Ohio Sales / Use Tax Refund Opportunity for Paving Contractors

Buckingham Tax Attorneys, Steve Dimengo and Rich Fry, just obtained a victory from the Ohio Board of Tax Appeals (BTA) for their client in Karvo Paving Co. v. Testa, BTA Case No. 2016-782 (Jan. 4, 2018). The contractor challenged a use tax assessment on purchases of traffic maintenance property required for ODOT and other public road projects, contending such property was effectively sold via the transfer of possession to ODOT for a fee. The traffic maintenance property included barrier walls, barricades, temporary traffic lights, message boards and signs. The Department of Taxation asserted this property was not sold but was used by the contractor during performance of the road project.

The BTA agreed that possession of such traffic maintenance property was transferred because the ODOT project engineer controls the placement and use of the property, which fulfills the state’s public obligation to control traffic. Further, the contract documents specify the size, type, amount, and price of traffic maintenance property required for the project. Therefore, the BTA correctly found that the contractor did not owe use tax on the traffic maintenance property since it was resold to ODOT as rented equipment as part of the public road contract. This provides a significant refund opportunity for paving contractors that have paid, or been assessed, tax on traffic maintenance property purchases. Of course, it also supports exemption on future purchases. Moreover, contractors need not collect tax on the rental/sales price when the customer is an exempt purchaser such as ODOT or a political subdivision.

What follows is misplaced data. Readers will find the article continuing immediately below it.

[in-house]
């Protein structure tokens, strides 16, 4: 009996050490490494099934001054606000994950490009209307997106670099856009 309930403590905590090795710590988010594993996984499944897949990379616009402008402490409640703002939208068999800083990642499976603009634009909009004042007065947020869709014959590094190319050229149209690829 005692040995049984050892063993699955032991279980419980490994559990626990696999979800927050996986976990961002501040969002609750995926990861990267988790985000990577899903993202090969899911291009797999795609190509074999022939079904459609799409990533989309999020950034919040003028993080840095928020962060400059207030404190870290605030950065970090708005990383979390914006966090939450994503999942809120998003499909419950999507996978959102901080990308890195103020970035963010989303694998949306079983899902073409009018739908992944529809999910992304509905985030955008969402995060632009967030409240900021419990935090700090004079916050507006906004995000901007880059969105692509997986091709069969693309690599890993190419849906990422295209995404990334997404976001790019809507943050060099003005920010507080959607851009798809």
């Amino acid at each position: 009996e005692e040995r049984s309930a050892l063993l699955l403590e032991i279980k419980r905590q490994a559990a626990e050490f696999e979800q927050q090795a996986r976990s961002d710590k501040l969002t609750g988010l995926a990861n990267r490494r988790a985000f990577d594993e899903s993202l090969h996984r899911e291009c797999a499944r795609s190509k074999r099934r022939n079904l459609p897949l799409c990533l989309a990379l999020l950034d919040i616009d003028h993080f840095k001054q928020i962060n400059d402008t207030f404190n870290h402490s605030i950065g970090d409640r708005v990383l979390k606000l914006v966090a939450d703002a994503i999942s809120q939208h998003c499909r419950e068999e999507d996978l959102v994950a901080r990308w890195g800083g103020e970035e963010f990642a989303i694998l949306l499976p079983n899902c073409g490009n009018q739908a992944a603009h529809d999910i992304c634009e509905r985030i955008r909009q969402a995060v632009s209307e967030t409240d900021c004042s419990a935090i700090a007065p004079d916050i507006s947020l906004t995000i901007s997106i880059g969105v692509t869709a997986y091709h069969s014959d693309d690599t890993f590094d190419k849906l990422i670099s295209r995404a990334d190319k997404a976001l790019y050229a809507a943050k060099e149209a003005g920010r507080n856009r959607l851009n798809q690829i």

Additionally, the BTA ruled that the contractor’s purchase of employment services from an affiliated entity were exempt under R.C. 5739.01(JJ)(4). The contractor and affiliated entity were both owned entirely by husband and wife, but had different majority owners – the husband was the majority owner of the contractor, while the wife was the majority owner of the provider. The Department of Taxation asserted that exemption was not warranted because the same individual did not control both entities. However, the BTA found that the husband had complete control over the business operations of both companies, as his wife (the majority shareholder) granted this control to him in writing. Accordingly, the taxpayer’s purchases of employment services were exempt under the affiliated group exception. The BTA’s ruling highlights the scope of this exemption, as affiliated status may be established by showing the business operations of two companies are controlled by the same individual, even if majority ownership is not the same.

Please contact us to discuss any potential refund claims your business may have based upon this favorable decision.